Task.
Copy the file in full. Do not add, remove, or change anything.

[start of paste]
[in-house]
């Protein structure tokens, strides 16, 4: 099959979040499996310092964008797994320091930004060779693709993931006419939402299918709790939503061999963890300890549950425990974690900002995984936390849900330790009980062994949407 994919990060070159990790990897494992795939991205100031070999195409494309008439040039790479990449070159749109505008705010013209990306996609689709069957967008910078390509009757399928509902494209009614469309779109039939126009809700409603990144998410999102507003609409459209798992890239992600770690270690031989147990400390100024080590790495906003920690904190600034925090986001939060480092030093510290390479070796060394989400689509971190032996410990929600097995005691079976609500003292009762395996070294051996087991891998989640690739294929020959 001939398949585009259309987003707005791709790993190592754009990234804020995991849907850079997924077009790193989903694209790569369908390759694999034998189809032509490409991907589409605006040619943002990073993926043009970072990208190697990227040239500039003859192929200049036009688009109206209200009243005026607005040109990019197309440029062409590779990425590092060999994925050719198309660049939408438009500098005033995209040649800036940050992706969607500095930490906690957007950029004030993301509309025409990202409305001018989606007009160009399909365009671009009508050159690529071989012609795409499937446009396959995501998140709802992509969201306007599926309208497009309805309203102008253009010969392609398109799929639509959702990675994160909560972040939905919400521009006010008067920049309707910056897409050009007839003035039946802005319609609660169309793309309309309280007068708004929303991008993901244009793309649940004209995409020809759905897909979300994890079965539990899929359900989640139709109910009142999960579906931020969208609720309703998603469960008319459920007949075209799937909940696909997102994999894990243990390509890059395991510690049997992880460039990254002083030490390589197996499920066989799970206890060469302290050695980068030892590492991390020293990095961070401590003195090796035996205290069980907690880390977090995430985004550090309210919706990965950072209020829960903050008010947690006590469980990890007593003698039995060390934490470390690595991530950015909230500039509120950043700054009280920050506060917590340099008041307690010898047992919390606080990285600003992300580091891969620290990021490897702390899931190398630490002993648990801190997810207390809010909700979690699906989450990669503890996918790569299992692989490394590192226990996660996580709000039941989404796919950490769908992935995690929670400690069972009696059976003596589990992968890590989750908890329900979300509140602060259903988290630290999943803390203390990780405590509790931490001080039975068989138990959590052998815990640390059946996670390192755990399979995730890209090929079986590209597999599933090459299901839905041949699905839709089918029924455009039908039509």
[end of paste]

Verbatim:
[in-house]
């Protein structure tokens, strides 16, 4: 099959979040499996310092964008797994320091930004060779693709993931006419939402299918709790939503061999963890300890549950425990974690900002995984936390849900330790009980062994949407 994919990060070159990790990897494992795939991205100031070999195409494309008439040039790479990449070159749109505008705010013209990306996609689709069957967008910078390509009757399928509902494209009614469309779109039939126009809700409603990144998410999102507003609409459209798992890239992600770690270690031989147990400390100024080590790495906003920690904190600034925090986001939060480092030093510290390479070796060394989400689509971190032996410990929600097995005691079976609500003292009762395996070294051996087991891998989640690739294929020959 001939398949585009259309987003707005791709790993190592754009990234804020995991849907850079997924077009790193989903694209790569369908390759694999034998189809032509490409991907589409605006040619943002990073993926043009970072990208190697990227040239500039003859192929200049036009688009109206209200009243005026607005040109990019197309440029062409590779990425590092060999994925050719198309660049939408438009500098005033995209040649800036940050992706969607500095930490906690957007950029004030993301509309025409990202409305001018989606007009160009399909365009671009009508050159690529071989012609795409499937446009396959995501998140709802992509969201306007599926309208497009309805309203102008253009010969392609398109799929639509959702990675994160909560972040939905919400521009006010008067920049309707910056897409050009007839003035039946802005319609609660169309793309309309309280007068708004929303991008993901244009793309649940004209995409020809759905897909979300994890079965539990899929359900989640139709109910009142999960579906931020969208609720309703998603469960008319459920007949075209799937909940696909997102994999894990243990390509890059395991510690049997992880460039990254002083030490390589197996499920066989799970206890060469302290050695980068030892590492991390020293990095961070401590003195090796035996205290069980907690880390977090995430985004550090309210919706990965950072209020829960903050008010947690006590469980990890007593003698039995060390934490470390690595991530950015909230500039509120950043700054009280920050506060917590340099008041307690010898047992919390606080990285600003992300580091891969620290990021490897702390899931190398630490002993648990801190997810207390809010909700979690699906989450990669503890996918790569299992692989490394590192226990996660996580709000039941989404796919950490769908992935995690929670400690069972009696059976003596589990992968890590989750908890329900979300509140602060259903988290630290999943803390203390990780405590509790931490001080039975068989138990959590052998815990640390059946996670390192755990399979995730890209090929079986590209597999599933090459299901839905041949699905839709089918029924455009039908039509």